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Rhode Island Agencies

Salt Water Exceptions

Salt Water Exceptions - JULY 2014

SALT WATER EXCEPTIONS - Rhode Island is 37 miles wide at its widest point and 40 miles long at its longest point. It has, however, 384 miles of tidal shoreline, which includes the shorelines of 35 islands. Naturally, this means that the boundaries of many insured properties run along navigable salt water. There are also some 462 freshwater lakes and ponds, including 43 reservoirs. The land under many of these is privately owned, and the surrounding property is subject to rights of flowage. The water levels are governed by private dams. When title to these surrounding properties is insured, there should normally be a Special Exception in Schedule B of the title policy for any rights of flowage others may have. Also, if there is a suspicion that land bordering a private reservoir has been filled in, any title policy should contain a Special Exception in Schedule B for rights of others in such portions of the insured premises that consist of filled land.

When a parcel bounds on tidal waters in Rhode Island, the landowner has title to the mean high water mark. Narragansett Real Estate Co. v. Mackenzie , 34 R.I. 105. The state holds title below that line. The mean high water mark, or mean high tide line, is not the line of seaweed one sees on the beach. It is actually a topographical elevation along the coast. It is arrived at by a surveyor, based upon tidal data gathered over an 18.6 year lunar cycle. The 18.6 year time period allows enough time for the earth and the moon to occupy every possible position in relation to each other, while traversing their respective orbits. The tidal data is collected at a tidal gauge in Newport. The elevation is further corrected by the installation of a local tidal gauge near the land being surveyed, for a month, and compared to the tidal data at the government's tidal gauge in Newport. An additional correction is usually made for the general rise in sea level caused by expansion of the sea due to the "greenhouse effect."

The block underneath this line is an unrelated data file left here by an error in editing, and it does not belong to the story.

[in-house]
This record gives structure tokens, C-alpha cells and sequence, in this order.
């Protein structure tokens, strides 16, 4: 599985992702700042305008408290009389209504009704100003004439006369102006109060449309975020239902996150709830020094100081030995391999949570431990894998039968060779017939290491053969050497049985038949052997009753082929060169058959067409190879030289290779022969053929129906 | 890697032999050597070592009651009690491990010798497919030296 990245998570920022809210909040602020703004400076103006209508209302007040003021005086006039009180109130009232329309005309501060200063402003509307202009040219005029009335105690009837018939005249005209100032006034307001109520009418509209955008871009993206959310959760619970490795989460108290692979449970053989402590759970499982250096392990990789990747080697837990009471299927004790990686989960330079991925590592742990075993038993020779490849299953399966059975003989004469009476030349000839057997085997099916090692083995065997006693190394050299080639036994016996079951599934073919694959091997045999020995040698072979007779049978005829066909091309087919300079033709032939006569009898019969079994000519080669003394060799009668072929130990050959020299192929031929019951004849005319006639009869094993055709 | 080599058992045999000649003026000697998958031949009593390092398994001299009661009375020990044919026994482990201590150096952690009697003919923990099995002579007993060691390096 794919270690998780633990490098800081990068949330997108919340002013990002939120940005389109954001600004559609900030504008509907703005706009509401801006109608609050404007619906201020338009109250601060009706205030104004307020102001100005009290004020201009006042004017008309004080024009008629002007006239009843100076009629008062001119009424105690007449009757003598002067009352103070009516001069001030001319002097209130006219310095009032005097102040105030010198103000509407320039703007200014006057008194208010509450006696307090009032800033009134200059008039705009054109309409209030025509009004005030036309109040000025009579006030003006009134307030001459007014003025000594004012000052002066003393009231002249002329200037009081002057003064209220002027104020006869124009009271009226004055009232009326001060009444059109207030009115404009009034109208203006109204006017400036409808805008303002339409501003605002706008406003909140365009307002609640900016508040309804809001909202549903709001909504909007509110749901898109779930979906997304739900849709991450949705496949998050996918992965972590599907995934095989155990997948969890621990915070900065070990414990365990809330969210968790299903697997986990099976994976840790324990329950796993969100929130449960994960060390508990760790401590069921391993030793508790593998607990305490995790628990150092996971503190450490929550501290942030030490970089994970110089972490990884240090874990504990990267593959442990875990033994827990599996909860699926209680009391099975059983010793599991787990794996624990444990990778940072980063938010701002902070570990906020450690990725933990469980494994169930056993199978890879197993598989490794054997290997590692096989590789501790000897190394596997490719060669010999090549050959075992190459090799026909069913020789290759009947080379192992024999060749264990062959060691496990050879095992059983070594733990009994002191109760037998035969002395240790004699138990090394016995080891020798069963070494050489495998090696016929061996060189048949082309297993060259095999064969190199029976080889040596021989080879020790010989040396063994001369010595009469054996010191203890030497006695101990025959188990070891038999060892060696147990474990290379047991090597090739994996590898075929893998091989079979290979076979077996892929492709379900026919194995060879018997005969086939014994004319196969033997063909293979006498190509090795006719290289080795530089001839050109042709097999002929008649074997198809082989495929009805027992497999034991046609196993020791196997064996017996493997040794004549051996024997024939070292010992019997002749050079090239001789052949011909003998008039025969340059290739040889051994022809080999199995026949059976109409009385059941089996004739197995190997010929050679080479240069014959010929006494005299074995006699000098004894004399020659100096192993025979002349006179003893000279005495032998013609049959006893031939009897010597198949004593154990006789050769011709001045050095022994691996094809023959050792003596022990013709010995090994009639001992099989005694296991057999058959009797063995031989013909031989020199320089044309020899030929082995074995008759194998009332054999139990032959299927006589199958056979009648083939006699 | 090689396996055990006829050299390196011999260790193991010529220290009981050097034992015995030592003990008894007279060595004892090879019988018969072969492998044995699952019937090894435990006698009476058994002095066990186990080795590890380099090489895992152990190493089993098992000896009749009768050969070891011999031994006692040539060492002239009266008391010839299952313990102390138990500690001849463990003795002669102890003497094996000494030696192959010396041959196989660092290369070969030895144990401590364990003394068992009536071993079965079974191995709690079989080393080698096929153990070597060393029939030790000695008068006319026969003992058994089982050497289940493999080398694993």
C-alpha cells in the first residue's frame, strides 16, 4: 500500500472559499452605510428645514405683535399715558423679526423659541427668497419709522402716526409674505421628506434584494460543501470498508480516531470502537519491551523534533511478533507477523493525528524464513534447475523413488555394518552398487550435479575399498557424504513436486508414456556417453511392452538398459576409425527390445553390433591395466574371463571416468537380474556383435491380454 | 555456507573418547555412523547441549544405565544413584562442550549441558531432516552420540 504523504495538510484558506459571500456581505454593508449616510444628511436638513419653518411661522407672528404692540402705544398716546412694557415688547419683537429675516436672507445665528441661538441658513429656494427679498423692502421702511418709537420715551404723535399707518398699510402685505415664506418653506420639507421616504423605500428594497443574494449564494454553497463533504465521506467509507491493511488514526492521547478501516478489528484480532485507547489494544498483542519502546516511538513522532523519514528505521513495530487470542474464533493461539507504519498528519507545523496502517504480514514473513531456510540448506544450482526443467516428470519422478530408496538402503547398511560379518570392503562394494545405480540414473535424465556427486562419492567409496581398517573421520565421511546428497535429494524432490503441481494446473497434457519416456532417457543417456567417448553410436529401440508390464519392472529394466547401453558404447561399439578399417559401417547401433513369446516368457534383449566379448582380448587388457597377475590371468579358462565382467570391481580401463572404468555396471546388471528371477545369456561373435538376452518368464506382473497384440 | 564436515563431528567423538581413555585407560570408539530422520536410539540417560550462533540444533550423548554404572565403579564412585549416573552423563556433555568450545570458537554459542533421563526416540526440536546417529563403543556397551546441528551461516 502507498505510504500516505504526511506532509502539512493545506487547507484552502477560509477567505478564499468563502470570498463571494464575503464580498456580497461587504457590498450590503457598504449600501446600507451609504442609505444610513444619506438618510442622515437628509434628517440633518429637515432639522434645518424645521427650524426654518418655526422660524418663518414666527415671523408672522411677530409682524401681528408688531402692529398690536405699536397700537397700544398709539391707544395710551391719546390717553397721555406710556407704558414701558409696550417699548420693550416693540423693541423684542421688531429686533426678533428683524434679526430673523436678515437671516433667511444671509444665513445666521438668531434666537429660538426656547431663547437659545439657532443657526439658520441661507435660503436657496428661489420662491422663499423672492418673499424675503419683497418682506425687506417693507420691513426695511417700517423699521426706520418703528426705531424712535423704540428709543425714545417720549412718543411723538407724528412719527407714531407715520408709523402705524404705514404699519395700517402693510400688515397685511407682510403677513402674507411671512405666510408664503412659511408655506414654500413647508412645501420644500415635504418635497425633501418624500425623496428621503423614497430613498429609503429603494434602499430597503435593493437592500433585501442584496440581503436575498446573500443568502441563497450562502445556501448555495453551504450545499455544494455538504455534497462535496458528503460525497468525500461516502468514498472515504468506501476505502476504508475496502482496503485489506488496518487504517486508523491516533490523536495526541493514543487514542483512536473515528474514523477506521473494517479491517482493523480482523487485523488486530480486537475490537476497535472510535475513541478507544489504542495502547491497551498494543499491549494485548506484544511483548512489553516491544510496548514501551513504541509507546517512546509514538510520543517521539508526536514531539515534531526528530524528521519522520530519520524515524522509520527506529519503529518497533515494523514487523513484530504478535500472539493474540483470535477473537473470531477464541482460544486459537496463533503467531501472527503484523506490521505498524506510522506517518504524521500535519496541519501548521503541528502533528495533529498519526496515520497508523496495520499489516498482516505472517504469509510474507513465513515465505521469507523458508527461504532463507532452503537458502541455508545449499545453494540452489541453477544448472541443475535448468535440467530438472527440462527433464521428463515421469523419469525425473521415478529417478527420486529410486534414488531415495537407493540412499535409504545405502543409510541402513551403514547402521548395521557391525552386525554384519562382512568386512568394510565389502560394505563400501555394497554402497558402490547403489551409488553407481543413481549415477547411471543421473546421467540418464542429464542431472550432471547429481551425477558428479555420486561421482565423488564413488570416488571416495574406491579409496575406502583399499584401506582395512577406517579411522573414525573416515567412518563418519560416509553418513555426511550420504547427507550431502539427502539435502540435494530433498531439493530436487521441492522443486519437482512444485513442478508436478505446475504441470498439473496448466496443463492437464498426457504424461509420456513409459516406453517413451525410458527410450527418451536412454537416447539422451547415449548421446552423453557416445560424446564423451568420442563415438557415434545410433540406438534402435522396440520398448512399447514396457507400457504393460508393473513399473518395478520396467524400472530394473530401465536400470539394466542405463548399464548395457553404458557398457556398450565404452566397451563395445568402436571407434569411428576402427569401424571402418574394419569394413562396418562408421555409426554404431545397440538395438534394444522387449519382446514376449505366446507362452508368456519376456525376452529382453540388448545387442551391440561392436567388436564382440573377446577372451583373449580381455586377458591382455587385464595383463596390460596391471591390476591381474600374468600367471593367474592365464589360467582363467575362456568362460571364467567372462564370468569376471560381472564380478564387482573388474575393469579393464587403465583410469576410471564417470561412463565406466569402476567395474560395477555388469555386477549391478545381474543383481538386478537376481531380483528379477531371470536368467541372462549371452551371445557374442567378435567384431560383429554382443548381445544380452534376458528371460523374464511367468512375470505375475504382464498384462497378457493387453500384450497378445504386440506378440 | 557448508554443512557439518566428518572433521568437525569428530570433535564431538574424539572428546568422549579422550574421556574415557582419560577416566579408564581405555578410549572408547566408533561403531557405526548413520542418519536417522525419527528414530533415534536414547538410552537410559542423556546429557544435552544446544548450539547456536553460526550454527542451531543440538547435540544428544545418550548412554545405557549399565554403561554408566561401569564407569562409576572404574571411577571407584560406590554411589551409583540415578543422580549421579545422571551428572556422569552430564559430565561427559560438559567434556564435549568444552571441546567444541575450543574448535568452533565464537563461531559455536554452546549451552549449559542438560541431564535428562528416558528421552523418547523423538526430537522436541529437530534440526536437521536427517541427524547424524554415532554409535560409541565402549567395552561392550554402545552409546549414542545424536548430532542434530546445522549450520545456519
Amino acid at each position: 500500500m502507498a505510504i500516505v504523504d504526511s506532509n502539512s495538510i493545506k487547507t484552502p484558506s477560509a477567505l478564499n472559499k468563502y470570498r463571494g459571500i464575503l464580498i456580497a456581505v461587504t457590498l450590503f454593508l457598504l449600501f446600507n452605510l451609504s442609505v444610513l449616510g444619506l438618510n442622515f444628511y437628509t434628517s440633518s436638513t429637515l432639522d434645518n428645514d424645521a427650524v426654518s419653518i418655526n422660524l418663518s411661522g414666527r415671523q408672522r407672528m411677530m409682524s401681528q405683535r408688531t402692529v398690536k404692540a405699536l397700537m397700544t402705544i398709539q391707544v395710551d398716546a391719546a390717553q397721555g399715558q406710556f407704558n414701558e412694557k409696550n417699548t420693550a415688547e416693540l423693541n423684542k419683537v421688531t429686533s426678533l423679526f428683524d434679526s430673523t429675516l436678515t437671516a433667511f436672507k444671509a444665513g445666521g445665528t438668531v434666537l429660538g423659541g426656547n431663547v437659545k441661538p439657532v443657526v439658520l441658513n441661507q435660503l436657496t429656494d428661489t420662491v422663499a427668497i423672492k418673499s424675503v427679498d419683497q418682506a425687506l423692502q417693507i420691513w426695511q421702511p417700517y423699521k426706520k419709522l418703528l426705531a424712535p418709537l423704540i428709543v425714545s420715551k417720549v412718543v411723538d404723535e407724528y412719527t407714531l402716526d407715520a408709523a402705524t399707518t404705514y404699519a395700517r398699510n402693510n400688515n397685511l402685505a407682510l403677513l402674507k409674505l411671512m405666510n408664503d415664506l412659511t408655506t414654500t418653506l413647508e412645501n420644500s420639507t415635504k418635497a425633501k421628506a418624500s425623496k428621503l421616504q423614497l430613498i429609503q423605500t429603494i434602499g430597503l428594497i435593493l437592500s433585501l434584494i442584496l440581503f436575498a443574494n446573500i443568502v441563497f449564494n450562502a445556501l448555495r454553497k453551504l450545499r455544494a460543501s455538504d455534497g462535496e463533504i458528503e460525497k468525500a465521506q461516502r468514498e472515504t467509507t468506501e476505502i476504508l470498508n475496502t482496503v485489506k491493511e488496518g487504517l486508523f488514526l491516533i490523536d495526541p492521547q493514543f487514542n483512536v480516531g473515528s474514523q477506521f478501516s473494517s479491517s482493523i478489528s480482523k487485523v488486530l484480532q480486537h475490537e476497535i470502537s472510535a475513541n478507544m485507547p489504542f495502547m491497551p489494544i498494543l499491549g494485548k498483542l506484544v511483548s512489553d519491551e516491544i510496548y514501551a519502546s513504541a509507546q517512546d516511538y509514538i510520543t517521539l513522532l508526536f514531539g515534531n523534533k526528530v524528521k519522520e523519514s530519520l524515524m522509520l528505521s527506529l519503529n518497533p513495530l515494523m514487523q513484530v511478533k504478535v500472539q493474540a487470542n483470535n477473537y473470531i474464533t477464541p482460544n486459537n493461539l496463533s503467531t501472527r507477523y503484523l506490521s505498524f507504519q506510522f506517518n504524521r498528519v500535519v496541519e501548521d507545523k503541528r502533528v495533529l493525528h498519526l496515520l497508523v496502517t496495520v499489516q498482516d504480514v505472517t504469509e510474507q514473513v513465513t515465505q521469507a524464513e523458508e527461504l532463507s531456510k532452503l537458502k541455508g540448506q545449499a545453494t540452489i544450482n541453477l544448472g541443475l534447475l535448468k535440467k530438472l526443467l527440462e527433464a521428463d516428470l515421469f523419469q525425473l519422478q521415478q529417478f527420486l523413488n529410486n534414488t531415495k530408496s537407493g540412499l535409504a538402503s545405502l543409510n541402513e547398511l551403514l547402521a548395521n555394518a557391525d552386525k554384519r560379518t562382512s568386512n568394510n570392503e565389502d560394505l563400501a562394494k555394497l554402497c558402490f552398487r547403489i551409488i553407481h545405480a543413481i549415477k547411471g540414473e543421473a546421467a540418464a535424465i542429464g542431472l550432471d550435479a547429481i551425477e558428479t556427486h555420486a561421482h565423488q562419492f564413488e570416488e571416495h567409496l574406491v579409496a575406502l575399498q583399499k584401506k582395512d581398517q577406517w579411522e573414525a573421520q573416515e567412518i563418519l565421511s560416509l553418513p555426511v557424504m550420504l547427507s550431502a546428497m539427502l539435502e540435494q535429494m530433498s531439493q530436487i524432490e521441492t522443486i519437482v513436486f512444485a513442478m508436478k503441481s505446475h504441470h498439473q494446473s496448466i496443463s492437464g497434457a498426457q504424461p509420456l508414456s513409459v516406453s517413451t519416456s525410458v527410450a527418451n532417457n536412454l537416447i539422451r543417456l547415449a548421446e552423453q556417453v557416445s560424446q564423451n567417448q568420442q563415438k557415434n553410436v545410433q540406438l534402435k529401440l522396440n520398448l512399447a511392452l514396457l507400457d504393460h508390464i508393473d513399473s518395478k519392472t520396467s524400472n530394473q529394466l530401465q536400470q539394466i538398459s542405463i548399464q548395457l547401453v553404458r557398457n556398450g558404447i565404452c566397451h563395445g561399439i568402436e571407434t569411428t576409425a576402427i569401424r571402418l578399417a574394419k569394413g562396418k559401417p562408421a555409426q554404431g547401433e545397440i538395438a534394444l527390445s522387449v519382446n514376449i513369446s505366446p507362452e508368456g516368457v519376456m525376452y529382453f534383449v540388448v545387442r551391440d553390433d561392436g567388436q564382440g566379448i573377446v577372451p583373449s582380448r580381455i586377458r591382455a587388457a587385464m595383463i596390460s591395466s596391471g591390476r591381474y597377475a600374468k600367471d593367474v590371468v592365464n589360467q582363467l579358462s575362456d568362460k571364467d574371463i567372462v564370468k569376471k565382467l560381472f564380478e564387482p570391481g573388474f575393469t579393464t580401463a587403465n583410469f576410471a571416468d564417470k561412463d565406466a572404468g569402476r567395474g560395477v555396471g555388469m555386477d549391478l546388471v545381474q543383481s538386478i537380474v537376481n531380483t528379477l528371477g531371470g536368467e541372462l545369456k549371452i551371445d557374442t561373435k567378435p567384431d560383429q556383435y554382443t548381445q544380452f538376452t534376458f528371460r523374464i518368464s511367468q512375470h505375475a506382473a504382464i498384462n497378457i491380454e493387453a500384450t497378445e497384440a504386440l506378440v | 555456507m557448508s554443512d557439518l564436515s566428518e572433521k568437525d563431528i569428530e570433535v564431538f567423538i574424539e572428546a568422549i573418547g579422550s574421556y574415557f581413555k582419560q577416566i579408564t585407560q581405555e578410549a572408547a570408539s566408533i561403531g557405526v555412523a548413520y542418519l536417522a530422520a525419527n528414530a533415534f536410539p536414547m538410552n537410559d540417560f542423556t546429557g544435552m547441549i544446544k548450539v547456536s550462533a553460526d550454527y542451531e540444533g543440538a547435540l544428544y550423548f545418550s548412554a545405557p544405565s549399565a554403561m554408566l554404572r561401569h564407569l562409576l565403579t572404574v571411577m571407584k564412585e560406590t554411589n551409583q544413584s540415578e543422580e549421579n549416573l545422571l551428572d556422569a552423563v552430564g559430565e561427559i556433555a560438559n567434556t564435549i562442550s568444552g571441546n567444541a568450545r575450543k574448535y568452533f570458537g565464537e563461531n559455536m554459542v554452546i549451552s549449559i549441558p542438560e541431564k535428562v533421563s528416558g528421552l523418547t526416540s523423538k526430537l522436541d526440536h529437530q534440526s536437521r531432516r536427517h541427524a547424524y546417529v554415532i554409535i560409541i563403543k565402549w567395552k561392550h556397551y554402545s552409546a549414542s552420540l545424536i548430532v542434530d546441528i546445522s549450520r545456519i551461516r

Parts of Rhode Island (Tiverton and Little Compton) were once part of Massachusetts. The Massachusetts rule for land bounding on tidal waters is different. Every owner of land bounded on tidal waters in Massachusetts has title from the shore or flats to the low water mark, but no farther than 1,650 feet (1000 rods). "By shore or flats" means the land between the mean high water line and the extreme low tide. See Rockwood v. Snow Inn Corp., 409 Mass. 361 (1991) for a review of the law.

Every insured parcel that borders on tidal waters, in Rhode Island or Massachusetts, should have the following standard Special Exceptions included in Schedule B of its title policy.

a) "Rights of the United States Government to change and alter the harbor, bulkhead, or pierhead lines adjacent to said premises; to establish harbor, bulkhead, or pierhead lines different from the present lines; and to take land now or formerly under water without compensation."

b) "No title will be insured to any land lying below the present or any former high water line of (Narragansett Bay).

c) "Rights of the United States Government, the State of Rhode Island (Massachusetts) and the City/Town of ; or any of their departments or agencies to regulate and control the use of the piers, bulkheads, land under water and land adjacent thereto."